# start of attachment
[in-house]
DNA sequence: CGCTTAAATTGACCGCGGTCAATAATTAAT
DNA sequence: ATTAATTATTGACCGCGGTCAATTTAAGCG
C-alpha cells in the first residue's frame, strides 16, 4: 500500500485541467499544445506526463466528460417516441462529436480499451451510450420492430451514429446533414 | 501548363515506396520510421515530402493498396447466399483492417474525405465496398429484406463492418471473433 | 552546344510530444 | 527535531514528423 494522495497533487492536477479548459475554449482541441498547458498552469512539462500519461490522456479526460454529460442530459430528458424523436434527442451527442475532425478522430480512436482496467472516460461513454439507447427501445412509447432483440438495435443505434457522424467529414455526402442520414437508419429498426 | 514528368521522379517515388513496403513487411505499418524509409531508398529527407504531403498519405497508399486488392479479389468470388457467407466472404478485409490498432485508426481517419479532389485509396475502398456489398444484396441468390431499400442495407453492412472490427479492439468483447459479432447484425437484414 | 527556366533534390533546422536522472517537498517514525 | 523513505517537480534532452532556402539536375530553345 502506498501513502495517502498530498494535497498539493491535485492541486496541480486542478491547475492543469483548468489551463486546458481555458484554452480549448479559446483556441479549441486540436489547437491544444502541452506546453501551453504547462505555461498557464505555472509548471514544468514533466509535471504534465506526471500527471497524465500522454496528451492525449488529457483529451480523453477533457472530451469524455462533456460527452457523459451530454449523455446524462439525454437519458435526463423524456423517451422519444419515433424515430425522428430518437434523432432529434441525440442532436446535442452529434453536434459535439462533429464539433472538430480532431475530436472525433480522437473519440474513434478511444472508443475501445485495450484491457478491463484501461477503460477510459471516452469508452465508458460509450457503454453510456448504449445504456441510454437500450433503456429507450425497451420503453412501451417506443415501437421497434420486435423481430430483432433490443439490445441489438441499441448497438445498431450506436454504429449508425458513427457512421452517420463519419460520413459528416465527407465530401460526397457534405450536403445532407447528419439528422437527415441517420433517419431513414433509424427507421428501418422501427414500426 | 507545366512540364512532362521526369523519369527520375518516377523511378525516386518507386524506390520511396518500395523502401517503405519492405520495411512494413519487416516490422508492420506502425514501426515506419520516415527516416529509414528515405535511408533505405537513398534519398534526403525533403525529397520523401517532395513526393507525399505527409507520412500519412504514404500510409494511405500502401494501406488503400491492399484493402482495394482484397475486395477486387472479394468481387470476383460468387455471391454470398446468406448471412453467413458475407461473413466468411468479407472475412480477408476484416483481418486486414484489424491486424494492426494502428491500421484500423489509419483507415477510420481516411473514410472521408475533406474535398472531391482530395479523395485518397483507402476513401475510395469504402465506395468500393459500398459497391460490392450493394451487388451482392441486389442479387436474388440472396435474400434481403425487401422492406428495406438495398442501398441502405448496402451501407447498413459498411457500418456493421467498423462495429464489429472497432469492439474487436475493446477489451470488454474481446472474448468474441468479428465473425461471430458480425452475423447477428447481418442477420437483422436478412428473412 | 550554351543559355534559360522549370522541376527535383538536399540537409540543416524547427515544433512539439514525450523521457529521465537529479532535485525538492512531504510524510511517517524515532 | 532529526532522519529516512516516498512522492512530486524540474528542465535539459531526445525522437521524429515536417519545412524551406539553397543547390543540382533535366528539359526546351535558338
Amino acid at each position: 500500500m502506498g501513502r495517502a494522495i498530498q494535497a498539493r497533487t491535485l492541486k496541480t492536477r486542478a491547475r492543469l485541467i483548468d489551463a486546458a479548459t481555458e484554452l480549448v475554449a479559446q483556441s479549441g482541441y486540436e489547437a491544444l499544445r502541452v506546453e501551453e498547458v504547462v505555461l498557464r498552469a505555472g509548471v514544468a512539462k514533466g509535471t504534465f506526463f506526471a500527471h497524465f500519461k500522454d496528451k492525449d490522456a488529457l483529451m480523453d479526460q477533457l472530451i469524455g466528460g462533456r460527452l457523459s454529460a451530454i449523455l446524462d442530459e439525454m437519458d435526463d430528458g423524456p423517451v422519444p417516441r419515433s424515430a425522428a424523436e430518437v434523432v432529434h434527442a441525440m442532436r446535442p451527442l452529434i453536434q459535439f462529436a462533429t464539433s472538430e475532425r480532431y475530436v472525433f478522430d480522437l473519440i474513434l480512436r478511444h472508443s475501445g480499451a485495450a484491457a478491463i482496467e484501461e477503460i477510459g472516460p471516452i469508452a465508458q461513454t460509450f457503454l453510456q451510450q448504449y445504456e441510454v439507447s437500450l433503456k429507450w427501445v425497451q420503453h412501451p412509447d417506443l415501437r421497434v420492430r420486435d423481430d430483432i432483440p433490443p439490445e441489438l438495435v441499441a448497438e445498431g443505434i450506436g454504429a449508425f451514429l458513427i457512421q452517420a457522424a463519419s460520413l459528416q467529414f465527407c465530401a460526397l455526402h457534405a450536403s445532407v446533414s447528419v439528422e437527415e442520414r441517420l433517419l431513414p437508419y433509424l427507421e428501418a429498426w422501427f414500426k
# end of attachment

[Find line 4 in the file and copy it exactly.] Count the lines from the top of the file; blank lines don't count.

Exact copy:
C-alpha cells in the first residue's frame, strides 16, 4: 500500500485541467499544445506526463466528460417516441462529436480499451451510450420492430451514429446533414 | 501548363515506396520510421515530402493498396447466399483492417474525405465496398429484406463492418471473433 | 552546344510530444 | 527535531514528423 494522495497533487492536477479548459475554449482541441498547458498552469512539462500519461490522456479526460454529460442530459430528458424523436434527442451527442475532425478522430480512436482496467472516460461513454439507447427501445412509447432483440438495435443505434457522424467529414455526402442520414437508419429498426 | 514528368521522379517515388513496403513487411505499418524509409531508398529527407504531403498519405497508399486488392479479389468470388457467407466472404478485409490498432485508426481517419479532389485509396475502398456489398444484396441468390431499400442495407453492412472490427479492439468483447459479432447484425437484414 | 527556366533534390533546422536522472517537498517514525 | 523513505517537480534532452532556402539536375530553345 502506498501513502495517502498530498494535497498539493491535485492541486496541480486542478491547475492543469483548468489551463486546458481555458484554452480549448479559446483556441479549441486540436489547437491544444502541452506546453501551453504547462505555461498557464505555472509548471514544468514533466509535471504534465506526471500527471497524465500522454496528451492525449488529457483529451480523453477533457472530451469524455462533456460527452457523459451530454449523455446524462439525454437519458435526463423524456423517451422519444419515433424515430425522428430518437434523432432529434441525440442532436446535442452529434453536434459535439462533429464539433472538430480532431475530436472525433480522437473519440474513434478511444472508443475501445485495450484491457478491463484501461477503460477510459471516452469508452465508458460509450457503454453510456448504449445504456441510454437500450433503456429507450425497451420503453412501451417506443415501437421497434420486435423481430430483432433490443439490445441489438441499441448497438445498431450506436454504429449508425458513427457512421452517420463519419460520413459528416465527407465530401460526397457534405450536403445532407447528419439528422437527415441517420433517419431513414433509424427507421428501418422501427414500426 | 507545366512540364512532362521526369523519369527520375518516377523511378525516386518507386524506390520511396518500395523502401517503405519492405520495411512494413519487416516490422508492420506502425514501426515506419520516415527516416529509414528515405535511408533505405537513398534519398534526403525533403525529397520523401517532395513526393507525399505527409507520412500519412504514404500510409494511405500502401494501406488503400491492399484493402482495394482484397475486395477486387472479394468481387470476383460468387455471391454470398446468406448471412453467413458475407461473413466468411468479407472475412480477408476484416483481418486486414484489424491486424494492426494502428491500421484500423489509419483507415477510420481516411473514410472521408475533406474535398472531391482530395479523395485518397483507402476513401475510395469504402465506395468500393459500398459497391460490392450493394451487388451482392441486389442479387436474388440472396435474400434481403425487401422492406428495406438495398442501398441502405448496402451501407447498413459498411457500418456493421467498423462495429464489429472497432469492439474487436475493446477489451470488454474481446472474448468474441468479428465473425461471430458480425452475423447477428447481418442477420437483422436478412428473412 | 550554351543559355534559360522549370522541376527535383538536399540537409540543416524547427515544433512539439514525450523521457529521465537529479532535485525538492512531504510524510511517517524515532 | 532529526532522519529516512516516498512522492512530486524540474528542465535539459531526445525522437521524429515536417519545412524551406539553397543547390543540382533535366528539359526546351535558338